Friday, September 11, 2009

One We Lost: Wayne White

Robert Boyd

Wayne White's installation, "Big Lectric Fan to Keep Me Cool While I Sleep" opened Thursday, and it's incredible. The photos above are painted in huge letters on the walls and floor of the gallery. In the center--a giant cartoonish George Jones head, constructed of lumber and styrofoam.

This is the crew-cut George Jones of "White Lightnin'" fame. You can open George's mouth and smell the whiskey on his breath, and a peep-hole into his brain shows his dream:

His dreams themselves are a fan keeping George cool.

And off to the side, in honor of Houston, White has build an "ice house."

Of course I love it. How could anyone who likes H.C. Westermann, Peter Saul, Jim Nutt, Claes Oldenberg, Gary Panter, etc. , not like this? But who is Wayne White? You know, how is it that a guy is making art like this, right up my alley, without me knowing about it?

White has a book, which I picked up at the Brazos Bookstore, called Wayne White: Maybe Now I'll Get the Respect I So Richly Deserve

So I start reading it and I was knocked sideways. Wayne White is responsible for one of my all-time favorite comic stories. The story is "Bridge" and it appeared in the classic Bad News #2, edited by Kaz and Paul Karasik. The story is reprinted in White's book, but best to track down a copy of Bad News #2 to read this story of Southern suburban childhood. (It is a story that definitely deserves to be anthologized somewhere.)

White was brought up in Tennessee and went to college there. He started drawing comics and doing puppet shows there, and (this is astonishing) dated Carol Tyler while he was an undergrad. He saw RAW, and was so fired up by it that he moved to New York, tracked down Art Spiegelman, and got in with the NYC comics crowd, which I suppose is how he ended up in Bad News #2. But there was no way to make a living at comics. He ended up hooked up with Pee-Wee Herman's new show, where he designed puppets and sets (I know Gary Panter did as well, and I'd be interested in knowing how the work was divided up. White's art from this period looks a lot like Panter's--ratty and energetic.) This got him lots of work on kids' shows and doing rock videos, like this one:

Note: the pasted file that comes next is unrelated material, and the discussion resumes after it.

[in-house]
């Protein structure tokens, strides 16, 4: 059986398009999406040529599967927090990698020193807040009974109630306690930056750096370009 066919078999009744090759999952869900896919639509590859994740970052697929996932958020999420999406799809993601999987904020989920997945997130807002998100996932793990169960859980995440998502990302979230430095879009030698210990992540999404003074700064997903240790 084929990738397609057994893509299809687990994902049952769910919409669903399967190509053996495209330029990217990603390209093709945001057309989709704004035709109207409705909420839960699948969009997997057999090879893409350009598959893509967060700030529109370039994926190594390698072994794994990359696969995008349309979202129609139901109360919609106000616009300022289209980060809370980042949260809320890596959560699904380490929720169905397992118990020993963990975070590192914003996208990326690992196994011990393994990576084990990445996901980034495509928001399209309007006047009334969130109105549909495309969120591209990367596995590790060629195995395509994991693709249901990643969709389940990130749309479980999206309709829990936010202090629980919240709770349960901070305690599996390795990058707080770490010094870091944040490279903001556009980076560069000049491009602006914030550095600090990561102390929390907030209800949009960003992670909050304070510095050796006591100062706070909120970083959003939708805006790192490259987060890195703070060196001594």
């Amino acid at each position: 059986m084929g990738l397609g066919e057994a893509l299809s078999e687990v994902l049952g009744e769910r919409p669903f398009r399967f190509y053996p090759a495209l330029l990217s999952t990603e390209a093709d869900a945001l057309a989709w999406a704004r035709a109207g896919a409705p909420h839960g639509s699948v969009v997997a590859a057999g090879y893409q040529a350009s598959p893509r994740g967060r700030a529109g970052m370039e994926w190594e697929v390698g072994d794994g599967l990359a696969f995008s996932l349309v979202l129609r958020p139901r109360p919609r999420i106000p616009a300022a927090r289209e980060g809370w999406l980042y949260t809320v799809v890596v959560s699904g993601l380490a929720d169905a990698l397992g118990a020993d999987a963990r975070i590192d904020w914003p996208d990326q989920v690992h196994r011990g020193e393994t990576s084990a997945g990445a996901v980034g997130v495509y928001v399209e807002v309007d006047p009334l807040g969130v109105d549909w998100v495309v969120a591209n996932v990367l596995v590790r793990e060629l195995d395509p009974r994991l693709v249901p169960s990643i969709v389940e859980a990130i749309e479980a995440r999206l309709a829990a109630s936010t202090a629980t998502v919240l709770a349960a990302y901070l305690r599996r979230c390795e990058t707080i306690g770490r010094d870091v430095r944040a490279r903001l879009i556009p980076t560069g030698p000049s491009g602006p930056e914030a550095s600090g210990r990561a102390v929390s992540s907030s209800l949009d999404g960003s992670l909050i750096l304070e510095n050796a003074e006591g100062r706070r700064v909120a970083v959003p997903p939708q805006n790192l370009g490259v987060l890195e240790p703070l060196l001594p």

He also got married, and for comics fans, this is another eye-opener. His wife is Mimi Pond (who I got to talk to a bit--more later). Since 2000, he has mainly been doing paintings on top of thrift store lithographs--nature scenes, farm scenes, seasides--all with three-dimensional words and phrases inserted into the scene. A little like Ed Ruscha crossed with Jim Shaw.

All That Fake Laughin For Nothin, acrylic on framed lithograph, 2008

I spoke to him a bit at the opening, and he was a bit amazed that I remembered "Bridge"--he called it his best comics story. His paintings are incredible, his installation is fantastic, his videos and TV work terrific. But as a devotee of the art of comics, I can't help regret a missed lifetime of fantastic comics that Wayne White decided not to do. No doubt about it, he made the right decision. Comics are so unrenumerative; lots of the best cartoonists disappear from the scene. White is kind of an extreme example--he barely stuck his toe into the medium before he moved on. That's why I didn't put two-and-two together when they announced this installation. Still, it is so weird to read the interview in his book (conducted by Todd Oldham, weirdly enough--who also published the book). He was so connected to art comics.

In any case, if you are in Houston, see the installation--it's fantastic fun. (I wonder if anyone has told George Jones about the installation?)

1 comment:

  1. Thanks for putting this up, my wife just bought the book and so I was poking around the interwebs and found this!
    Super cool, although as usual I'm late to the party.